Most of the Bay Area will be in the last wave to be considered for additional doses due to COVID cases and deaths being relatively low in comparison to the rest of California.
STEPHANIE SIERRA: Over the next few weeks, all nine Bay Area counties will be phased into Blue Shield's vaccination network. Solano and Sonoma County are first, making the transition in wave 2 on March 7. The seven other Bay Area counties transition last in wave 3 on March 14, partly due to having lower rates of COVID cases.
PAUL MARKOVICH: We're vaccinating people in the right sequence.
STEPHANIE SIERRA: Blue Shield CEO Paul Markovich explains the company is using an algorithm that determines dose allocation for counties and providers based on infection rates and vulnerable demographic areas.
PAUL MARKOVICH: What is the infection rate for COVID-19 as a percentage of the population? What's the death rate for COVID-19 as a percentage of the population? What percentage of the population lives in the lowest-quartile healthy places indices tracks? Because we know that they're at the highest risk.
STEPHANIE SIERRA: Markovich pointed out the company does not have the authority to determine how much vaccine allocation goes to certain providers, but will make informed recommendations to the state.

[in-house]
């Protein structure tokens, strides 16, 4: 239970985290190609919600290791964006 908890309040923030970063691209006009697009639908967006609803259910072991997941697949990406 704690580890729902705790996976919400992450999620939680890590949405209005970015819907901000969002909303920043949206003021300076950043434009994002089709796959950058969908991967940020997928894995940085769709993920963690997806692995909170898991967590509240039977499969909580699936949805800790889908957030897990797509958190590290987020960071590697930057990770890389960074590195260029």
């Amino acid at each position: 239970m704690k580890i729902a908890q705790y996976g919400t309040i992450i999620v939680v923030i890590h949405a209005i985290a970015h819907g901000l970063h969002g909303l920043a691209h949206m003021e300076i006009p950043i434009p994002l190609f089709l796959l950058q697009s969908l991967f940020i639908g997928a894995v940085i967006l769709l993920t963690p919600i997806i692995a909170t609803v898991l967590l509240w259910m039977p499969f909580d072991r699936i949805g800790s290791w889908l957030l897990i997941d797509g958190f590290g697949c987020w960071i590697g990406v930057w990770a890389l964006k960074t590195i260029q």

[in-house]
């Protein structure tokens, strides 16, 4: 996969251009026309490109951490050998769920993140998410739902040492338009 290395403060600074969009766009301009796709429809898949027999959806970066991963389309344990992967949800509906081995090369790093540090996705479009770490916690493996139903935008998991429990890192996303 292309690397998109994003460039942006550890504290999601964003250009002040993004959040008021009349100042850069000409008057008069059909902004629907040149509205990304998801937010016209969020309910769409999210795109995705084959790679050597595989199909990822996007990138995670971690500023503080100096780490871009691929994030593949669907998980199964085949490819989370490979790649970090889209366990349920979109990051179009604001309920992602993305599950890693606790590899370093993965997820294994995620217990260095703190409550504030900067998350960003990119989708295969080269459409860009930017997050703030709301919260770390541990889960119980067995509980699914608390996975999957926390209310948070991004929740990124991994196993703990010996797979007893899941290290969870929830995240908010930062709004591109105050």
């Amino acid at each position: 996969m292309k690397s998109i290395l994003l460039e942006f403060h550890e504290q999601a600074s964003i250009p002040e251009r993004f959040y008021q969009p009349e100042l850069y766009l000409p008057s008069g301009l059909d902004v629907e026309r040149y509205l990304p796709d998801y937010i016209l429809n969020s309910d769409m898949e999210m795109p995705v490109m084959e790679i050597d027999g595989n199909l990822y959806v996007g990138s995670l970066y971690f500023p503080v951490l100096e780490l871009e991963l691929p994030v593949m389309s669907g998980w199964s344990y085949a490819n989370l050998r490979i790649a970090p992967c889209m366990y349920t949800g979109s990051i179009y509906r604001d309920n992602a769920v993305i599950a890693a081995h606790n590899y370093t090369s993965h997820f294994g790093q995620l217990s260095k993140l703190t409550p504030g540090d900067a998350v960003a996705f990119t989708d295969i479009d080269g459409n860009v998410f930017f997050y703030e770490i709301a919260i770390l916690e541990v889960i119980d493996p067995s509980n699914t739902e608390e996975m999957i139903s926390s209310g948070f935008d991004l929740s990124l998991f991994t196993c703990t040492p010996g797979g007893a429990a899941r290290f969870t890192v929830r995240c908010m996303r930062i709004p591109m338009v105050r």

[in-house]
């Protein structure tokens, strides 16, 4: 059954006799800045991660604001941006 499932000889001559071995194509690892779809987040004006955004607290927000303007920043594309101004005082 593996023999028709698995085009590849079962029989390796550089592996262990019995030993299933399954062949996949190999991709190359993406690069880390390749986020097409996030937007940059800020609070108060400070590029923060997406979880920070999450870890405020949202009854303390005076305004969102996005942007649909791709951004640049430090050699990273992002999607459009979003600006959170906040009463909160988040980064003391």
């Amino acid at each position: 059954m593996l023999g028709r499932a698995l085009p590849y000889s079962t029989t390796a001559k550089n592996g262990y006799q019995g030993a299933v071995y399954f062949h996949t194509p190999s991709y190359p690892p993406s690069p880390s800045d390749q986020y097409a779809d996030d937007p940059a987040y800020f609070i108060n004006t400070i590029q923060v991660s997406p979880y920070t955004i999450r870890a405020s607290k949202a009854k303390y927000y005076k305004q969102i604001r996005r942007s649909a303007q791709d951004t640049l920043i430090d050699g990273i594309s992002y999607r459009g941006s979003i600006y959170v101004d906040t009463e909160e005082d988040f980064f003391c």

PAUL MARKOVICH: And then they decide whether to take that recommendation or adjust it.
STEPHANIE SIERRA: Ultimately, more vaccine doses will be allotted to counties or providers with a larger eligible population. So will counties that have already vaccinated a majority of their 65-plus population receive less? It's unclear, but Blue Shield says the formula is dynamic and will change.
PAUL MARKOVICH: So at some point in the future, for example, we hope to have vaccinated most, if not all, of the people over the age of 65. So you're not going to have that be a part of the formula anymore in the future. So it's going to shift and change.
STEPHANIE SIERRA: The insurance giant vowed to have three million doses administered per week by March 1, but Markovich says the state is only receiving half that amount. The constraint continuing to be supply.
Markovich added, in order for California to receive the maximum allotment of doses, there needs to be accurate data and inventory checks to ensure the incoming supply can meet the demand. That's why the company is implementing what's called a performance management system, that will keep tabs on which doses are going to counties and providers, and how many of those doses are being administered. Stephanie Sierra, ABC 7 News.